2019-02-10

Prophetic Grief: Four Poems

Our country has a profound need acknowledge loss, to give voice to grief and thereby relinquish our clinging to an imagined past. Giving voice to grief, to sadness about loss, is a key task of the prophets. The prophetic voices today come from our poets. Herewith, four examples:

In “How Much Faith?” Al Staggs grieves about the rising economic insecurity of the middle class.
So how much faith do we possess?
From where does our financial security come?
The economic crisis has deeply touched
both our emotional and spiritual lives
and we are compelled to ask deep questions.
If our lifestyles are radically altered; that is,
If our houses, cars and most of our possessions are lost
and our savings and retirement accounts become depleted
and we can no longer afford health coverage,
in what fashion will we then pray
and what will be the nature of our worship,
our praise and our thanksgiving to God?
Might all those turn to laments,
the kind of laments that the vast majority
of people throughout the world
have voiced for centuries?
They knew the grinding lifestyle of poverty
long before the sin of avarice gave birth
to our own present crisis.

In “After Katrina,” Kevin Simmonds grieves the losses brought by that hurricane.
There’s no Sabbath in this house.
Just work.
The black of garbage bags,
yellow-cinched throats opening
to gloved hands.
Black tombs along the road now,
proof she knew to cherish
the passing things,
even those muted before the waters came
before the mold’s grotesquerie
and the wooden house choked on bones.
My aunt wades through the wreckage, failing,
no matter how hard she tries,
at letting go.
I look on, glad, at her failing
her slow rites
fingering what she’d once been given to care for.
The waistbands of her husband’s briefs,
elastic as memory;
the blank stare of rotted drawers,
their irises of folded linen still,
smelling of soap and wood
and clean hands.
Daylight through the silent soft windows
And I’m sure now: Today is Sabbath,
the work we do, prayer.
I know what she releases into the garbage bags,
shiny like the wet skins of seals,
beached on the shore of this house.

In “We Cry Out,” Leonard Cohen grieves our failures, concluding on a hopeful possibility of repentance.
We cry out for what we have lost, and we remember you again. We look for each other, we cannot find us, and we remember you. From the ground of no purpose our children accuse us, and we remember, we recall a purpose. Could it possibly be? we wonder. And here is death. Could it possibly be? And here is old age. And we never knew; we never stood up, and the good land was taken from us, and the sweet family was crushed. Maybe, we said, it could be, and we gave it a place among the possibilities. I’ll do it myself, we said, as shame thickened the faculties of the heart. And the first reports were of failure, and the second of multilations, and the third of every abomination. We remember, we cry out to you to return our soul. Is it really upon us? Yes, it is upon us. Do we merit this? Yes, we merit this. We cry out for what we have lost, and we remember you. We remember the containing word, the hold channels of commandment, and goodness waiting forever on the Path. And here and there,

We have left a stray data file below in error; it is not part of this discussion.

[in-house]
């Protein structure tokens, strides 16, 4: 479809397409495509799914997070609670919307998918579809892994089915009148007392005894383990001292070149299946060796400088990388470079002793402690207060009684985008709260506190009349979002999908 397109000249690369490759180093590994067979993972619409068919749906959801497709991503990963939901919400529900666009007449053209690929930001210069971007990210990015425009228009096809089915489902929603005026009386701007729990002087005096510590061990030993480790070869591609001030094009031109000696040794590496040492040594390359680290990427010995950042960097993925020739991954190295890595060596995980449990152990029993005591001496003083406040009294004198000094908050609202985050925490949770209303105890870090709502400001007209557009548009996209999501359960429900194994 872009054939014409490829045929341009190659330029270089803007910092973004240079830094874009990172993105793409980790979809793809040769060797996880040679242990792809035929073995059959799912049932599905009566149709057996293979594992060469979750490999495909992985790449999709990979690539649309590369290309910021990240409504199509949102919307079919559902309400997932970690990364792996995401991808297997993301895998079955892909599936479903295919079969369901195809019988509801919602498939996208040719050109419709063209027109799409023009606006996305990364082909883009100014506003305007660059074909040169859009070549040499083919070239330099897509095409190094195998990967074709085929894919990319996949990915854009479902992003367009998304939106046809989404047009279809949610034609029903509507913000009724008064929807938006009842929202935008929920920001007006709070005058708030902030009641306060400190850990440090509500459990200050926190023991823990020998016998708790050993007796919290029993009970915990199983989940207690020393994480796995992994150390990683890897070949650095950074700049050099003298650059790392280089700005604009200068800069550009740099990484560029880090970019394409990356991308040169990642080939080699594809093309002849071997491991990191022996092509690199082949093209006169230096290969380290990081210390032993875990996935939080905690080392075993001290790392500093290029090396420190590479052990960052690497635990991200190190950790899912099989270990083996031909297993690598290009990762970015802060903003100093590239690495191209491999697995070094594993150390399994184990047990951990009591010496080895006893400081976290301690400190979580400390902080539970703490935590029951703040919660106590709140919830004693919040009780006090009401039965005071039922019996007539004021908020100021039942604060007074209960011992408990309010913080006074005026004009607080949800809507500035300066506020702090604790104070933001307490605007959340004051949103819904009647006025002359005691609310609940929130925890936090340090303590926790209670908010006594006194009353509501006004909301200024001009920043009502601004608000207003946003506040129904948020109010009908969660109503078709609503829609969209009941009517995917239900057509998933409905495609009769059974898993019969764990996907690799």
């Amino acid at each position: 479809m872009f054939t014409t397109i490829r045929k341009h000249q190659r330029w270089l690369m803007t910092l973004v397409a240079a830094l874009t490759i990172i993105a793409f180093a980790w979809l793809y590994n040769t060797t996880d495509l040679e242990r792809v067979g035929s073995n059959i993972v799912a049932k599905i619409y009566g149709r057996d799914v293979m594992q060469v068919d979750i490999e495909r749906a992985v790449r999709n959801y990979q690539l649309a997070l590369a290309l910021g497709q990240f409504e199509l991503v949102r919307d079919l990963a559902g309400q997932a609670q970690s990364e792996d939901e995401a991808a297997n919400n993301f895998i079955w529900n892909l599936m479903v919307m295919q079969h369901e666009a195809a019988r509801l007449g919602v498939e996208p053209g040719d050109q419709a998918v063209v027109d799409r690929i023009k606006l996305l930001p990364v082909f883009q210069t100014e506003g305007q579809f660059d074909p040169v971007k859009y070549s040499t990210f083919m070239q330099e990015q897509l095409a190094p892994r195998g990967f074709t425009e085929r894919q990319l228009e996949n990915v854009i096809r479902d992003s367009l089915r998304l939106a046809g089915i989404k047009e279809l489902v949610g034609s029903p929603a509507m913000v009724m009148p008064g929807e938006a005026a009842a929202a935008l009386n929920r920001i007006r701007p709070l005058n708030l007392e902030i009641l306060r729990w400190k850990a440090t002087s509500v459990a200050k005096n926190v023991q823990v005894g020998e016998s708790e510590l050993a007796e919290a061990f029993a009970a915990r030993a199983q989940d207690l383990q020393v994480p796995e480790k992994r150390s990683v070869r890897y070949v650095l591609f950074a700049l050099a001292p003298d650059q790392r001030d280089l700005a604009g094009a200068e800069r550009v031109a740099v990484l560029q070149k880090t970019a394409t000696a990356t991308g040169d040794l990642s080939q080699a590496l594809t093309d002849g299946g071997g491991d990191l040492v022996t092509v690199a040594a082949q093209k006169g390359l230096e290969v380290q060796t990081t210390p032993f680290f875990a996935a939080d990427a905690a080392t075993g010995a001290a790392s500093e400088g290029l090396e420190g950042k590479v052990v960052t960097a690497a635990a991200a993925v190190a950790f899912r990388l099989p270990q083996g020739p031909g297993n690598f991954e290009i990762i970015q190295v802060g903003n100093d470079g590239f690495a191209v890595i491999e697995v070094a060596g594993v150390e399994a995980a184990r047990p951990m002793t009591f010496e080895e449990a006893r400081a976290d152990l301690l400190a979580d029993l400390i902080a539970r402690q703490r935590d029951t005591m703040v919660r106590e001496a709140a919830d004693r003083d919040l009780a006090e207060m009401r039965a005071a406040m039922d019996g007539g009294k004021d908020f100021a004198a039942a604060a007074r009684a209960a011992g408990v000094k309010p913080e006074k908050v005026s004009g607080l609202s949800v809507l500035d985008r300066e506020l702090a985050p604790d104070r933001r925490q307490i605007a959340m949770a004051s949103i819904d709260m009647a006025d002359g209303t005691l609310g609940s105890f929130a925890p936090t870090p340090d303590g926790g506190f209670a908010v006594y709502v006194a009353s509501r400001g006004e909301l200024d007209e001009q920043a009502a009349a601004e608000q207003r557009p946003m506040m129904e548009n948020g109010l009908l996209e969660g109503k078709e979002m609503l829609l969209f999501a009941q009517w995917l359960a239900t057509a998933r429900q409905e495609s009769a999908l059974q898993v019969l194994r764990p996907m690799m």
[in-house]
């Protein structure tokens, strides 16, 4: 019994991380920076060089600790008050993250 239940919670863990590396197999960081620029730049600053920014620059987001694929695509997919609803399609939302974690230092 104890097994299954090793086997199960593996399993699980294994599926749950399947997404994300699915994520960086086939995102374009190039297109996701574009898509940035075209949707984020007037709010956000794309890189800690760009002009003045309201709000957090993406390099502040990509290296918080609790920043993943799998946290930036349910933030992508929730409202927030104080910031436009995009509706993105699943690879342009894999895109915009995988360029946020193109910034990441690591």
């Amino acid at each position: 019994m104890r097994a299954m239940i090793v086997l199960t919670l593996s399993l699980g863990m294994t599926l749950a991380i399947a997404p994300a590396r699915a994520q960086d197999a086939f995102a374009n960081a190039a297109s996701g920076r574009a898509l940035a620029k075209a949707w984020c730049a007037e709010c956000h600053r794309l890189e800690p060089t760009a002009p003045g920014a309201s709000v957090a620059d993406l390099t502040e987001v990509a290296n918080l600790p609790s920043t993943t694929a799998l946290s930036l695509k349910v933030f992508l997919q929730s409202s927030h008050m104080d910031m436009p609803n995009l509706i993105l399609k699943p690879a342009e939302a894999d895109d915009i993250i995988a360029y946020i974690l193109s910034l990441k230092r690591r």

among the seventy tongues and the hundred darkness – something, something shining, men of courage strengthening themselves to kindle the lights of repentance.

In “Never Say,” Hirsch Glik speaks of the rejuvenation that can come when grief is acknowledged.
Never say you’ve come to the end of the way.
Though leaden skies blot out the light of the day.
The hour we all long for will surely appear –
Our steps will thunder with the words: We are here!
From lands of palm trees to far-off lands of snow.
We come with anguish, we come with grief, with pain and woe;
And where our blood flowed right before our eyes
There our power’ll bloom, our courage will arise.
The glow of morning sun will gild a bright today.
Night’s darkness vanish, like the enemy cast away.
But if we perish before this dawn’s begun –
This song’s a message passed to daughter and to son.
In blood this song was written, and not with pen or quill,
Not from a songbird freely flying as he will.
Sung by a people crushed by falling walls –
Sung with guns in hand, by those whom freedom calls!
* * *
This is part 1 of 2 of "Grief Amid Denial"
See also: Part 2: Grief Amid Denial

Poems cited in Walter Brueggemann, Reality, Grief, Hope

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